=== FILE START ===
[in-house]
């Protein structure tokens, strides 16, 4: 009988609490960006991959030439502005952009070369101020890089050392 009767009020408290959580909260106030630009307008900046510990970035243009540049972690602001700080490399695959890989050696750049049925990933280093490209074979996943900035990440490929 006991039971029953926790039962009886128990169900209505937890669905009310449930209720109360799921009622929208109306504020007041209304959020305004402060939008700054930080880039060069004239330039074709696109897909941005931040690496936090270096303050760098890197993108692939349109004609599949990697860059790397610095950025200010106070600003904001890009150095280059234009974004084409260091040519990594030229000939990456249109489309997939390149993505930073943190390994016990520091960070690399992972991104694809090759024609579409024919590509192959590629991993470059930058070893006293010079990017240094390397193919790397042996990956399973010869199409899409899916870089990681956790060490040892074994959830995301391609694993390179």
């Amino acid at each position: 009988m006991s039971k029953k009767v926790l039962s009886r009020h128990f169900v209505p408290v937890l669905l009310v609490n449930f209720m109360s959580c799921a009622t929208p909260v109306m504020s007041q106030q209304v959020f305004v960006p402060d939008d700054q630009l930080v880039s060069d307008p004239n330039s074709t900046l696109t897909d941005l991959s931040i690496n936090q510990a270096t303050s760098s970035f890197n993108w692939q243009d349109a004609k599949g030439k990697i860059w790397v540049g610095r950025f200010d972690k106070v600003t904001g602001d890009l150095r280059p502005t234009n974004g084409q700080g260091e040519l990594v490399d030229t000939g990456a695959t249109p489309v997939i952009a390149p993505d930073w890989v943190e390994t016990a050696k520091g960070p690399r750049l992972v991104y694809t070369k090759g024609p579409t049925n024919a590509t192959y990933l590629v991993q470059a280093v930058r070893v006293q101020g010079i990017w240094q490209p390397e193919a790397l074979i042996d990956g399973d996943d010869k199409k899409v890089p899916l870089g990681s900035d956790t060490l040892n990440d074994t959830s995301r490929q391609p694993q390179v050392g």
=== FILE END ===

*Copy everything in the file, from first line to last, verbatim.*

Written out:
[in-house]
């Protein structure tokens, strides 16, 4: 009988609490960006991959030439502005952009070369101020890089050392 009767009020408290959580909260106030630009307008900046510990970035243009540049972690602001700080490399695959890989050696750049049925990933280093490209074979996943900035990440490929 006991039971029953926790039962009886128990169900209505937890669905009310449930209720109360799921009622929208109306504020007041209304959020305004402060939008700054930080880039060069004239330039074709696109897909941005931040690496936090270096303050760098890197993108692939349109004609599949990697860059790397610095950025200010106070600003904001890009150095280059234009974004084409260091040519990594030229000939990456249109489309997939390149993505930073943190390994016990520091960070690399992972991104694809090759024609579409024919590509192959590629991993470059930058070893006293010079990017240094390397193919790397042996990956399973010869199409899409899916870089990681956790060490040892074994959830995301391609694993390179």
């Amino acid at each position: 009988m006991s039971k029953k009767v926790l039962s009886r009020h128990f169900v209505p408290v937890l669905l009310v609490n449930f209720m109360s959580c799921a009622t929208p909260v109306m504020s007041q106030q209304v959020f305004v960006p402060d939008d700054q630009l930080v880039s060069d307008p004239n330039s074709t900046l696109t897909d941005l991959s931040i690496n936090q510990a270096t303050s760098s970035f890197n993108w692939q243009d349109a004609k599949g030439k990697i860059w790397v540049g610095r950025f200010d972690k106070v600003t904001g602001d890009l150095r280059p502005t234009n974004g084409q700080g260091e040519l990594v490399d030229t000939g990456a695959t249109p489309v997939i952009a390149p993505d930073w890989v943190e390994t016990a050696k520091g960070p690399r750049l992972v991104y694809t070369k090759g024609p579409t049925n024919a590509t192959y990933l590629v991993q470059a280093v930058r070893v006293q101020g010079i990017w240094q490209p390397e193919a790397l074979i042996d990956g399973d996943d010869k199409k899409v890089p899916l870089g990681s900035d956790t060490l040892n990440d074994t959830s995301r490929q391609p694993q390179v050392g």